While NIL has cultivated a new crop of businesses offering outside assistance to athletic departments, it comes at the same time that some schools are beginning to rethink which responsibilities to outsource. That includes Nebraska recently moving its entire athletic multimedia rights operation in-house. Can’t most schools find the core competencies for teaching NIL facts of life on campus?
“Part of our value prop and that of all the third parties is the schools live and breathe their campus,” said Altius CEO Casey Schwab. “They don’t live and breathe the country.”
Sarah Goforth, executive director of Arkansas’ Office of Entrepreneurship and Innovation, echoed Carella’s point about educators being best-positioned to educate college athletes on their personality rights.
“I would say if we are not considering it our obligation to serve them better than any other entity, then we are not fulfilling our mission of the university,” Goforth said. “It is literally our job to do this.”
Last month, Arkansas unveiled its NIL program, Flagship, which involves both Goforth’s office, the university’s Walton College of Business and Office of Innovation and Entrepreneurship, as well as marketing company Captiv8, NIL monitoring platform NOCAP Sports and INFLCR, with which the school had a preexisting content management relationship.
Goforth has been part of an eight-person university task force that meets every Friday to discuss the NIL educational piece of Flagship, which so far consists of two, five-week summer cohorts—the first of which is currently underway—and an opt-in program during the fall.
“We chose very deliberately to go in-house,” said Jon Fagg, Arkansas’ deputy AD. “We wanted to make the best program we could for the University of Arkansas student-athletes, not student-athletes [in general].”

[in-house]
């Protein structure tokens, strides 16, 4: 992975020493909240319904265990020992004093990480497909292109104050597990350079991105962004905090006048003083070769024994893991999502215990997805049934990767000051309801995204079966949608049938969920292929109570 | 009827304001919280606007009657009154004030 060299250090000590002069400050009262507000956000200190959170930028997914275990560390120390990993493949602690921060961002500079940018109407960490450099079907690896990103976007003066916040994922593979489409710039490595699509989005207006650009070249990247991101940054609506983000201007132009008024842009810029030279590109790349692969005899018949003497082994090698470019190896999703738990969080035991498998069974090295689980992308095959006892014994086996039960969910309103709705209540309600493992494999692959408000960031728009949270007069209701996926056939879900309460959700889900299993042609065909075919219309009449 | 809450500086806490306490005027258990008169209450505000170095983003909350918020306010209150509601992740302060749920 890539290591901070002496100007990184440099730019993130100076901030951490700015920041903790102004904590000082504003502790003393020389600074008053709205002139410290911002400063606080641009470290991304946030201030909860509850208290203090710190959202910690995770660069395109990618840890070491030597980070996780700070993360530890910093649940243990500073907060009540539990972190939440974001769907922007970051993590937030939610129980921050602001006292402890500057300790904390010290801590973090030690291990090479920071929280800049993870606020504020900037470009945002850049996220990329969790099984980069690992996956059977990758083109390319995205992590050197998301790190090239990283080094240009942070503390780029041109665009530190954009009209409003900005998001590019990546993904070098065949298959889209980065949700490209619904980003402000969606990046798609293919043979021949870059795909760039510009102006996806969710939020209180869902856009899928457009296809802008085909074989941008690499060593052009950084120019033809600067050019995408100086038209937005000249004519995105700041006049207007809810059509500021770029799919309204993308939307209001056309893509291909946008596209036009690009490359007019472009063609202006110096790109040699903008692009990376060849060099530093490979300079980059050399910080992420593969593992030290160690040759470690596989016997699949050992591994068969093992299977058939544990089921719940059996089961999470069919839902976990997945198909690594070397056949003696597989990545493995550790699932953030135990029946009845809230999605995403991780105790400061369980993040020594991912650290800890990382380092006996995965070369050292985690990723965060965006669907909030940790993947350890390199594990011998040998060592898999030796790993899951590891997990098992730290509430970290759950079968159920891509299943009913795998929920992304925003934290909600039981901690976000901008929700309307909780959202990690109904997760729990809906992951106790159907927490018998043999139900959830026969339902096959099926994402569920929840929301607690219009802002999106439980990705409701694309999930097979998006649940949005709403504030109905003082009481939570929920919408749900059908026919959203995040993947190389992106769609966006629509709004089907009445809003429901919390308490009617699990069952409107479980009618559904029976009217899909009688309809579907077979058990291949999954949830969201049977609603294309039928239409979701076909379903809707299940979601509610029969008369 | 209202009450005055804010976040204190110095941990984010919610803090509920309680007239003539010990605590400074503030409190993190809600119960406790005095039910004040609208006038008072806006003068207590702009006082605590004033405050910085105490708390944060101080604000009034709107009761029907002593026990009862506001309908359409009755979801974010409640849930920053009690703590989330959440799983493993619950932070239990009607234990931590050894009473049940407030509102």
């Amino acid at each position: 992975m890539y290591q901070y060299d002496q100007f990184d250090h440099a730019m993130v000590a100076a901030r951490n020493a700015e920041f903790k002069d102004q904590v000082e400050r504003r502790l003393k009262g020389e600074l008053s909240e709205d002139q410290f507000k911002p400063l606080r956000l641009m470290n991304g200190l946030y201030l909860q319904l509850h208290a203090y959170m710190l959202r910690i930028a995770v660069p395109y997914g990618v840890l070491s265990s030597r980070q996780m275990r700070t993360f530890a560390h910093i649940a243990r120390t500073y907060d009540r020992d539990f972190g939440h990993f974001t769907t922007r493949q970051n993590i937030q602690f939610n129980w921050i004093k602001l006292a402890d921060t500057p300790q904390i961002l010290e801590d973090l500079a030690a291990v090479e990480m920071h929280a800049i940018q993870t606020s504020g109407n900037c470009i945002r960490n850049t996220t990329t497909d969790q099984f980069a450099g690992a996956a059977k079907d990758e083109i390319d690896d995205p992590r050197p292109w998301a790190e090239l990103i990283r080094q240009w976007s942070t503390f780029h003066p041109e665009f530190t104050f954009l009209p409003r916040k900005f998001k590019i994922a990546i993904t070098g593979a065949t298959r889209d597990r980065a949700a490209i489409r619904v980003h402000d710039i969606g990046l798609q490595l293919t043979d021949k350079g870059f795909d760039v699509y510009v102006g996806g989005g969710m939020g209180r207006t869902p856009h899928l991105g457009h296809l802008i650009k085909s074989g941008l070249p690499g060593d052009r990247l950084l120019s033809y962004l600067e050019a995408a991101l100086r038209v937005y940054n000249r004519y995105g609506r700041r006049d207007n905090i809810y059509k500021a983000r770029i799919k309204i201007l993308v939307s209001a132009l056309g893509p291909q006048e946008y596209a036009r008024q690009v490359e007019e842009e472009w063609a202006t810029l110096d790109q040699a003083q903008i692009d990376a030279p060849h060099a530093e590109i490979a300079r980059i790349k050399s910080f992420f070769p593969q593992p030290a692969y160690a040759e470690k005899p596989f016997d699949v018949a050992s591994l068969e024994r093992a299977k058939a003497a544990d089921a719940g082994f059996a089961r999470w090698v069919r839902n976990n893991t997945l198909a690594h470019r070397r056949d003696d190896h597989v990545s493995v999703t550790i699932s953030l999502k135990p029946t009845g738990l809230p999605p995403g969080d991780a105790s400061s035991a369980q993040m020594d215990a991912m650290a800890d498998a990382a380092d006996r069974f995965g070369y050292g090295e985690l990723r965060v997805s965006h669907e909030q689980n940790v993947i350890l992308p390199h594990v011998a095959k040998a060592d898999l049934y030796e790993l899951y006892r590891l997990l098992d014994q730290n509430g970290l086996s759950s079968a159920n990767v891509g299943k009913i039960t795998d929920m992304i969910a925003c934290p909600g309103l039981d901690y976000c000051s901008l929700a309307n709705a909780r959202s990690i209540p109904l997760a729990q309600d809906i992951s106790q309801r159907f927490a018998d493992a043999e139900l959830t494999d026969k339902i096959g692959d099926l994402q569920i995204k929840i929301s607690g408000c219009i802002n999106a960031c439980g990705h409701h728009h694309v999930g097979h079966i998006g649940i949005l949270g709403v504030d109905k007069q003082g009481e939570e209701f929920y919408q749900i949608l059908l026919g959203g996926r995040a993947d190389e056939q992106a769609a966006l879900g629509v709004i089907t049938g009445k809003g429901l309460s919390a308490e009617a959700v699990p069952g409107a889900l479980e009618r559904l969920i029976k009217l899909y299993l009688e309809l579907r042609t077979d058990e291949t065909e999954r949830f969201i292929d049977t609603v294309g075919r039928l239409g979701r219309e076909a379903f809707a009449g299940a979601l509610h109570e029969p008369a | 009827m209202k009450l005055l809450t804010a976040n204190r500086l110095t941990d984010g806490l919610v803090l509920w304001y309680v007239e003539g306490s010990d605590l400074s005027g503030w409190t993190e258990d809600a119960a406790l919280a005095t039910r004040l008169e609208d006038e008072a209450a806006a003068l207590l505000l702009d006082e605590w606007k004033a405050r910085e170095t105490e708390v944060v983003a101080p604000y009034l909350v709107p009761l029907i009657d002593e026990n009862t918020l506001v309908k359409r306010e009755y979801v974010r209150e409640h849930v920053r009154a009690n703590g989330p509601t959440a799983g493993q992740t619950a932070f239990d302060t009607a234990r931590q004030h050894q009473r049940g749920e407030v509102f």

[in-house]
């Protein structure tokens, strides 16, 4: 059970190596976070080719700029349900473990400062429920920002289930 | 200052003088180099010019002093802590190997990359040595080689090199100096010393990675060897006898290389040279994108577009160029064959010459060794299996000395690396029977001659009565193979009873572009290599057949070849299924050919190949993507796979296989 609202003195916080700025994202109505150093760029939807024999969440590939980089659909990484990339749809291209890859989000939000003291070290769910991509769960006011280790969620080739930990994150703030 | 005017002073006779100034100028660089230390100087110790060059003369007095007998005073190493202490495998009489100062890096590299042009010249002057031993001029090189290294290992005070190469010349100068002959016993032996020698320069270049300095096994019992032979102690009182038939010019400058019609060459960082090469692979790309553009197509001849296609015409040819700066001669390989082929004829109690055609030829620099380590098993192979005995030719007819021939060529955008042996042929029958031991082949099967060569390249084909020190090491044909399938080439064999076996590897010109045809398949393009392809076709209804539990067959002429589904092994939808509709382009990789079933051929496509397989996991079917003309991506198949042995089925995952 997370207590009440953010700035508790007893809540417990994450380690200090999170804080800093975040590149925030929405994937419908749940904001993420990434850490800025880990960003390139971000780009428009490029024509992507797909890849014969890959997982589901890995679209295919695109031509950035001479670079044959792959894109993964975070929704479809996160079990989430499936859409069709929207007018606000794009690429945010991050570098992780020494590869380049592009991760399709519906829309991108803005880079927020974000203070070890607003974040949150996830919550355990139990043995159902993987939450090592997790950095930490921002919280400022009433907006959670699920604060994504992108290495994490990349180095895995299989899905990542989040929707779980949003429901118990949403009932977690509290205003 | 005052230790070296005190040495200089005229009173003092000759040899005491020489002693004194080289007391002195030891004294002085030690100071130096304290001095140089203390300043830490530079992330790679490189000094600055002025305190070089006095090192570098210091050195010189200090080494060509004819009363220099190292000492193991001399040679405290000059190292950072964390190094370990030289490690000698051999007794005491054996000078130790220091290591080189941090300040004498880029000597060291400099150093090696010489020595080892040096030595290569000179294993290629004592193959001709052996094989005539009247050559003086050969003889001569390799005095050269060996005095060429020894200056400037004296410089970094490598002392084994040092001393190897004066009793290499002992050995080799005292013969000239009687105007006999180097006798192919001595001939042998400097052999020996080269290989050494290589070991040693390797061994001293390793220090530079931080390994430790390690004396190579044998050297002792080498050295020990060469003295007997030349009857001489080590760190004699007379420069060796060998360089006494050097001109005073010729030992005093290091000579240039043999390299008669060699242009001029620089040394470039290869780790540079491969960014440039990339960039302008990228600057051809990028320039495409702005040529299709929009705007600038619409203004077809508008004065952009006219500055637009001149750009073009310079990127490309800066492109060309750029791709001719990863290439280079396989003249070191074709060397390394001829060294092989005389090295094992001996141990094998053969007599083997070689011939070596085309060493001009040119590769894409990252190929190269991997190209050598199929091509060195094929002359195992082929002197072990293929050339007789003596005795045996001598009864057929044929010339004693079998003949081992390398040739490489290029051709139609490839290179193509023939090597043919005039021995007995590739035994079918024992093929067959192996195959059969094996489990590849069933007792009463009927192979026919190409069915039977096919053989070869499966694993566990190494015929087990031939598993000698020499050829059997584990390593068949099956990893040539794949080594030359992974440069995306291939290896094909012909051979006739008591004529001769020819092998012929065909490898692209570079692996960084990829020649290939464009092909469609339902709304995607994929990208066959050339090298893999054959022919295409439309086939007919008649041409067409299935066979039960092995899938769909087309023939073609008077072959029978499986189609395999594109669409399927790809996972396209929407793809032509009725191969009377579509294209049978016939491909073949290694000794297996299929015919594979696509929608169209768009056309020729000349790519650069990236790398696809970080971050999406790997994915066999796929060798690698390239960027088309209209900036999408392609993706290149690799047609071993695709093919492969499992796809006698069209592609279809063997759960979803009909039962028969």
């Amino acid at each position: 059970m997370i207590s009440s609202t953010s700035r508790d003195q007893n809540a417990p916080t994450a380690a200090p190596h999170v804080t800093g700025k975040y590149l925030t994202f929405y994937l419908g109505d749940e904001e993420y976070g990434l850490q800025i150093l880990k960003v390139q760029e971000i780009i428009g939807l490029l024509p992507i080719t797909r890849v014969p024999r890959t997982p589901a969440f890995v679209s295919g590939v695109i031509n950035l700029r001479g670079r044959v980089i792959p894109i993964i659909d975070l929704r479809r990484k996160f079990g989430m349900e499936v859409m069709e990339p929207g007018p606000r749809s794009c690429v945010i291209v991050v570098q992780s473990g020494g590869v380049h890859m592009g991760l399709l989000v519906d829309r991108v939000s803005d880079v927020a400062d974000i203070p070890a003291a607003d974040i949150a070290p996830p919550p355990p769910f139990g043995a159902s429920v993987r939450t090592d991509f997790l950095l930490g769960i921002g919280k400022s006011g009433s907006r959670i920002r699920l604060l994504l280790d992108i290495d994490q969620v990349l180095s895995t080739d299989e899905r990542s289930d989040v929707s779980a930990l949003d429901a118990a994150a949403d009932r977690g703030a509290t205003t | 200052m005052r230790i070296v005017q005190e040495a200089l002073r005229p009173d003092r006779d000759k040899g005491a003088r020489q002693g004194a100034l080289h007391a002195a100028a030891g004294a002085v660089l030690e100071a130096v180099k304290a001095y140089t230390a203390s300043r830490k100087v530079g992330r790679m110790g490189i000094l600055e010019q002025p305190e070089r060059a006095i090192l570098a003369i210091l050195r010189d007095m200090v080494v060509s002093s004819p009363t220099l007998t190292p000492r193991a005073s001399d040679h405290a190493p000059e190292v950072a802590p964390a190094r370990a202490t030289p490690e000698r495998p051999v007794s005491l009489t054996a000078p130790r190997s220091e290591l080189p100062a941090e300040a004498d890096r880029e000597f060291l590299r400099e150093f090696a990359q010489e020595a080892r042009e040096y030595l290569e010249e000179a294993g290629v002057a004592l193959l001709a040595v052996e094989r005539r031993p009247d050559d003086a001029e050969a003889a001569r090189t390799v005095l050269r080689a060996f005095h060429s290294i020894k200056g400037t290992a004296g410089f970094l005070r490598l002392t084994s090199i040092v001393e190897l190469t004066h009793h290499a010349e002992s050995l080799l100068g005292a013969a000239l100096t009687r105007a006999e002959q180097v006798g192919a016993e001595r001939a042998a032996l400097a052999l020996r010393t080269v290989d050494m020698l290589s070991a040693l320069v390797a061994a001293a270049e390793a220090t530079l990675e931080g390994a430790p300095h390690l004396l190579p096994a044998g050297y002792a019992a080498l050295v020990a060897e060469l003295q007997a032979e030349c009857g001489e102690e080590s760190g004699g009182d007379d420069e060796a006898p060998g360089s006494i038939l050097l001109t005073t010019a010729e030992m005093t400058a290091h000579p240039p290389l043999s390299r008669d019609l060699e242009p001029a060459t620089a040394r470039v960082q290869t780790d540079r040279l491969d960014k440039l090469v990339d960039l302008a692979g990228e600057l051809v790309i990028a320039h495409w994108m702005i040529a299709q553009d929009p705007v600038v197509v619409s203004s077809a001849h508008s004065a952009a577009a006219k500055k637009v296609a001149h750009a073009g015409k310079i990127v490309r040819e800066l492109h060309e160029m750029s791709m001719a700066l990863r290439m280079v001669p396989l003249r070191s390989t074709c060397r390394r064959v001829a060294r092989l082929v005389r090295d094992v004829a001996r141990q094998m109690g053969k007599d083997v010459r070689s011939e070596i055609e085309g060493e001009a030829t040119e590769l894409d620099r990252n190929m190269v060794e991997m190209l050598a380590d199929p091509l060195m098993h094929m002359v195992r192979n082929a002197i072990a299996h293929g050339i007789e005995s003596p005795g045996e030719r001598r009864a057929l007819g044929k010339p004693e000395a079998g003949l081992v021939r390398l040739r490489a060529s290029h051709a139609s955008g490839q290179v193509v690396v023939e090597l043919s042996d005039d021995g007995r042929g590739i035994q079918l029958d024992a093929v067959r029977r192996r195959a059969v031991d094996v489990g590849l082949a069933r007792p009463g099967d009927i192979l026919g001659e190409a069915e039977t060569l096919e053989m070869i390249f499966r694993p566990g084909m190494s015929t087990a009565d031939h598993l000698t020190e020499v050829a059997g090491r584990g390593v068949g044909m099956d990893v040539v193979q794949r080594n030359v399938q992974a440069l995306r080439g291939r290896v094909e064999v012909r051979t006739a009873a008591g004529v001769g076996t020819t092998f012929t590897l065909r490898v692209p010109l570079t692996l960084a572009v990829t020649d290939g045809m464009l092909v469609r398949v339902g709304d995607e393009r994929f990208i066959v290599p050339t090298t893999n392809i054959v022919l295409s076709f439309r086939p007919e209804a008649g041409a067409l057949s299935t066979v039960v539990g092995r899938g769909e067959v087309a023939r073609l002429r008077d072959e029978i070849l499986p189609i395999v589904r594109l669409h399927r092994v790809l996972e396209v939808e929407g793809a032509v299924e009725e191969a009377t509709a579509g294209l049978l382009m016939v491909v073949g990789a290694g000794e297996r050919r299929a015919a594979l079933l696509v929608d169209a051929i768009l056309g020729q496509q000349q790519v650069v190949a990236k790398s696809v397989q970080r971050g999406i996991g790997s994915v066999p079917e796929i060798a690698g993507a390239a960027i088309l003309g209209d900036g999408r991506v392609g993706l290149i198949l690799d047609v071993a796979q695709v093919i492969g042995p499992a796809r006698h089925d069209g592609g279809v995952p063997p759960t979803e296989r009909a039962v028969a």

Added Fagg, “It is impossible for these third parties to understand our kids more than we do, if we invest time and energy in it.”
For now, much of Flagship has fallen on the shoulders of Goforth.
“What I am doing now is not sustainable, which is always the case when we are doing a pilot,” said Goforth. “I am not going to outsource this to a contractor. I am here to learn. I am definitely stretched this summer.”
Goforth says the long-term plan is to scale the program so that every Arkansas athlete can participate between their freshman and sophomore years.
“If we do that, it will require more funding,” she said, “but people and businesses in this community love sports, and I will fundraise my head off.”
Meanwhile, another SEC school, Tennessee, is developing a credit-bearing NIL survey course in its Haslam College of Business, which will be taught by a rotating cast of at least 10 faculty members. While the course will be open to all students, Lane Morris, the business school’s associate dean, said that there will be “strong encouragement” for athletes to take it.
Last year, Washington Post sports columnist Sally Jenkins penned a well-circulated opinion piece, calling for universities to start offering majors in college sports.
Dan Rascher, a sports management professor at the University of San Francisco, sees Tennessee’s NIL course as “the nose under the tent” of that larger proposition.
At Texas, the Longhorns athletic department has announced plans to partner with UT’s business and communication schools as part of its LEVERAGE NIL program.
“We felt very strongly in terms of being competent in our internal resources and staff, both within athletics department and on campus, to be able to provide some really effective name, image and likeness support and education,” said Arin Dunn, Texas’ director of student-athlete development.
Texas has also contracted with Altius, which Dunn said is serving as an athletic department resource for best practices and NIL-related legal questions.
To that end, Schwab insists his company is not looking to replace campus resources with its services.
“We are not arrogant or naive enough to come in as an outsider to any of these universities and say, ‘Get out of our way, we have a boilerplate education for NIL,’” Schwab said. “We are looking at what resources do you have on campus and maybe we can fill in some of the gaps.”
For now, Arizona’s Blaylock expresses confidence that the school can cover the gaps when they emerge.
“We know for sure we will always be able to work with the institution,” Blaylock said. “We don’t know what we will be able to do with these third parties.”